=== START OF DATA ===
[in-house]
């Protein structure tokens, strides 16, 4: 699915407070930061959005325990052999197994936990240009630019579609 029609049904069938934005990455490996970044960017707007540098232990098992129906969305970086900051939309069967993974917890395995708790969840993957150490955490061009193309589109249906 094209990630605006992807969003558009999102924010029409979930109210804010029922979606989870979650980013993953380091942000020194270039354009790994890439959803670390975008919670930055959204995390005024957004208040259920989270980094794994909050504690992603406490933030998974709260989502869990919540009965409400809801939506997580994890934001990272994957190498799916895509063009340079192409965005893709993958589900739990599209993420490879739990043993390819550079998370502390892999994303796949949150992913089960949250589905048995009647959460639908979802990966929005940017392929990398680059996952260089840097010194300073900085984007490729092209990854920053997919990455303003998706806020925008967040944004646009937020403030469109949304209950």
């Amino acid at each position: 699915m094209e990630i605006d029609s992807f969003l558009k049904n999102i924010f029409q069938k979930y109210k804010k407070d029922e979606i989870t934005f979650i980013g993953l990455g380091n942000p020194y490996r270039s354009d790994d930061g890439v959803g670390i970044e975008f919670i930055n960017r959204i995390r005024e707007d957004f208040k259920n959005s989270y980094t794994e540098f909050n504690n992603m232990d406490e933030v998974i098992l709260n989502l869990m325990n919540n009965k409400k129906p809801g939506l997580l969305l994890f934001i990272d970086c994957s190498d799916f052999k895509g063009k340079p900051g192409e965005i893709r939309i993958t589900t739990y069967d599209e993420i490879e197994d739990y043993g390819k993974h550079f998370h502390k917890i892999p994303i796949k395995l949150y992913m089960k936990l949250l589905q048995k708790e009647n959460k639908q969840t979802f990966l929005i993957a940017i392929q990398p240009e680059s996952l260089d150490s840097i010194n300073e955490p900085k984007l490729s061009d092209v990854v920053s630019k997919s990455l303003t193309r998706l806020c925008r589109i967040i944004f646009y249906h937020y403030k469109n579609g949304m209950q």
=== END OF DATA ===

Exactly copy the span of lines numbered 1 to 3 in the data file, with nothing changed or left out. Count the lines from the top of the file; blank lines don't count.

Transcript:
[in-house]
């Protein structure tokens, strides 16, 4: 699915407070930061959005325990052999197994936990240009630019579609 029609049904069938934005990455490996970044960017707007540098232990098992129906969305970086900051939309069967993974917890395995708790969840993957150490955490061009193309589109249906 094209990630605006992807969003558009999102924010029409979930109210804010029922979606989870979650980013993953380091942000020194270039354009790994890439959803670390975008919670930055959204995390005024957004208040259920989270980094794994909050504690992603406490933030998974709260989502869990919540009965409400809801939506997580994890934001990272994957190498799916895509063009340079192409965005893709993958589900739990599209993420490879739990043993390819550079998370502390892999994303796949949150992913089960949250589905048995009647959460639908979802990966929005940017392929990398680059996952260089840097010194300073900085984007490729092209990854920053997919990455303003998706806020925008967040944004646009937020403030469109949304209950």
């Amino acid at each position: 699915m094209e990630i605006d029609s992807f969003l558009k049904n999102i924010f029409q069938k979930y109210k804010k407070d029922e979606i989870t934005f979650i980013g993953l990455g380091n942000p020194y490996r270039s354009d790994d930061g890439v959803g670390i970044e975008f919670i930055n960017r959204i995390r005024e707007d957004f208040k259920n959005s989270y980094t794994e540098f909050n504690n992603m232990d406490e933030v998974i098992l709260n989502l869990m325990n919540n009965k409400k129906p809801g939506l997580l969305l994890f934001i990272d970086c994957s190498d799916f052999k895509g063009k340079p900051g192409e965005i893709r939309i993958t589900t739990y069967d599209e993420i490879e197994d739990y043993g390819k993974h550079f998370h502390k917890i892999p994303i796949k395995l949150y992913m089960k936990l949250l589905q048995k708790e009647n959460k639908q969840t979802f990966l929005i993957a940017i392929q990398p240009e680059s996952l260089d150490s840097i010194n300073e955490p900085k984007l490729s061009d092209v990854v920053s630019k997919s990455l303003t193309r998706l806020c925008r589109i967040i944004f646009y249906h937020y403030k469109n579609g949304m209950q």